by Darci Hall, Vice President, Learning Solutions, Xerox Learning Solutions
Earlier this month, President Barack Obama became the first sitting president to visit the South By Southwest Interactive Festival. Why? To call upon the best-of-the-best technologists to join government in solving the nation’s biggest problems. Recruiting top talent and attracting millennials to take over leadership positions, when baby boomers retire, is a top priority for every industry – including government.
As the “baby boomers” retire, it will be up to agencies to ensure they are attracting, recruiting and shaping millennial talent to become the next generation of leaders.
What does it mean to be a next generation leader, how can government agencies lure top talent and what can they do to make certain they are giving them the opportunities they need to stay?
Recently, I published two articles – Learning and Development for Tomorrow’s Federal Workforce and Identifying and Preparing the Next Generation of Federal Leaders – as part of my Federal workforce series in Training Magazine.
The “Silver Tsunami” is upon us and if government agencies don’t start to become experts, they will lose out on some of today’s top talent. Here are some key points to guarantee your agency doesn’t get left behind:
- Collaboration, transparency and flexibility are needed to build an environment where the next generation of leaders will thrive. These qualities will also attract and retain the best and brightest talent. Finding ways to highlight how your agency is advancing in these areas will position your agency as transformative and appealing to millennials.
- Agencies cannot be intimidated by different ideas; in fact, they need to start rewarding employees for thinking outside of the box, finding ways to make government agencies more efficient. Millennials will bring a new set of ideas that the public sector has never seen before, and agencies need to be prepared to embrace and analyze these ideas with open ears.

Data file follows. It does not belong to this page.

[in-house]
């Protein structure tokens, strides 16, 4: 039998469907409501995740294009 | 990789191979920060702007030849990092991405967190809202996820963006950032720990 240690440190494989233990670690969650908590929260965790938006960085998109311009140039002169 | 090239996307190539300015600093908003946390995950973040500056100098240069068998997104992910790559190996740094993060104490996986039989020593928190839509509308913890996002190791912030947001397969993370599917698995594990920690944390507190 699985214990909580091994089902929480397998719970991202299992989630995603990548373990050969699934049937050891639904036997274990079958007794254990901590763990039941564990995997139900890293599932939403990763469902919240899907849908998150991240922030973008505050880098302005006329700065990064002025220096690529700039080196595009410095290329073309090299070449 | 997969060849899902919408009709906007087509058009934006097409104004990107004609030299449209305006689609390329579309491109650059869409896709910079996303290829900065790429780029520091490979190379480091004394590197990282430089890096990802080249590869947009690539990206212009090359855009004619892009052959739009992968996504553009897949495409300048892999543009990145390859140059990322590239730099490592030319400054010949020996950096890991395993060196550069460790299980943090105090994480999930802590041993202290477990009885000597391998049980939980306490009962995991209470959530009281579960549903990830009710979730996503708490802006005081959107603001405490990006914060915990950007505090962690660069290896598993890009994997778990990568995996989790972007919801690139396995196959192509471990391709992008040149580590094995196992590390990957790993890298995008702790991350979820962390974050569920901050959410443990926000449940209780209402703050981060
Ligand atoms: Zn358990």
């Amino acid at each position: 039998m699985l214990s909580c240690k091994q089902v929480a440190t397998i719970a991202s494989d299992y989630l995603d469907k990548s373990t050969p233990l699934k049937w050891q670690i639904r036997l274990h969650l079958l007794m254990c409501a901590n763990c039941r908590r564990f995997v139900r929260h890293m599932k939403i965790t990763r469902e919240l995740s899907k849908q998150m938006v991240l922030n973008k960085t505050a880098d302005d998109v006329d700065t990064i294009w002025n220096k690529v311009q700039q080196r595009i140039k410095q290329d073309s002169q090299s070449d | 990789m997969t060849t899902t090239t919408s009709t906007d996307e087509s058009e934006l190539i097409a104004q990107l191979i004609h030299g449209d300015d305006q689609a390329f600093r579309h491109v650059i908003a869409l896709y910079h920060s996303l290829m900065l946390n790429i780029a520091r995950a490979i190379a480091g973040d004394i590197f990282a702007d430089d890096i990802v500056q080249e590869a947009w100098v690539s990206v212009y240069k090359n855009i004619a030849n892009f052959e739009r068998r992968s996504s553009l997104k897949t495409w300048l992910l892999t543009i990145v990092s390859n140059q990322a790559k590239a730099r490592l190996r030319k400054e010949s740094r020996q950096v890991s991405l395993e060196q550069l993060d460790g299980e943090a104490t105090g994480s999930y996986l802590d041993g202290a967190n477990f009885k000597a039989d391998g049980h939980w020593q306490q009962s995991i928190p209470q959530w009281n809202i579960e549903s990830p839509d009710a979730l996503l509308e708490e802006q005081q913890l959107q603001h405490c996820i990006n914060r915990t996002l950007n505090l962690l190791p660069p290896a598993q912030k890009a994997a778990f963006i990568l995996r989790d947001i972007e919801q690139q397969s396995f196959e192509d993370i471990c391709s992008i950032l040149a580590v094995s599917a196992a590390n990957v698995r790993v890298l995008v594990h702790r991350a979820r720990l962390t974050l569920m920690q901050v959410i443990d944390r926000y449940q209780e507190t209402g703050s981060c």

- Millennials have grown up during a time of consistent sharing and collaboration and would thrive in a learning ecosystem similar to the social media channels that are familiar to them. These non-traditional training channels will allow users to post questions and give input to team members in real-time. This also means agencies will need to appoint community managers to guarantee the content shared is relevant and informative.
- Ongoing employee education will soon be in the hands of the employee. New forms of training will be learner-selected, consumption-based and on-demand, and will give learners the opportunity to pick and choose the areas of training that interests them.
- Data analytics will allow agencies to measure the true business impact of learning processes and tactics, rather than simply confirming the coursework was fulfilled. Agencies will soon deploy predictive analytics to analyze production levels and determine how employees are performing after receiving training, and in the end, this insight will shape future training.
Our country’s future leaders will continue to be a focus in the coming years and agencies need to start looking at how they can not only attract younger talent, but ensure they succeed in the public sector.
I’d love to hear your thoughts on this topic, and hope that you continue to follow my series in Training Magazine.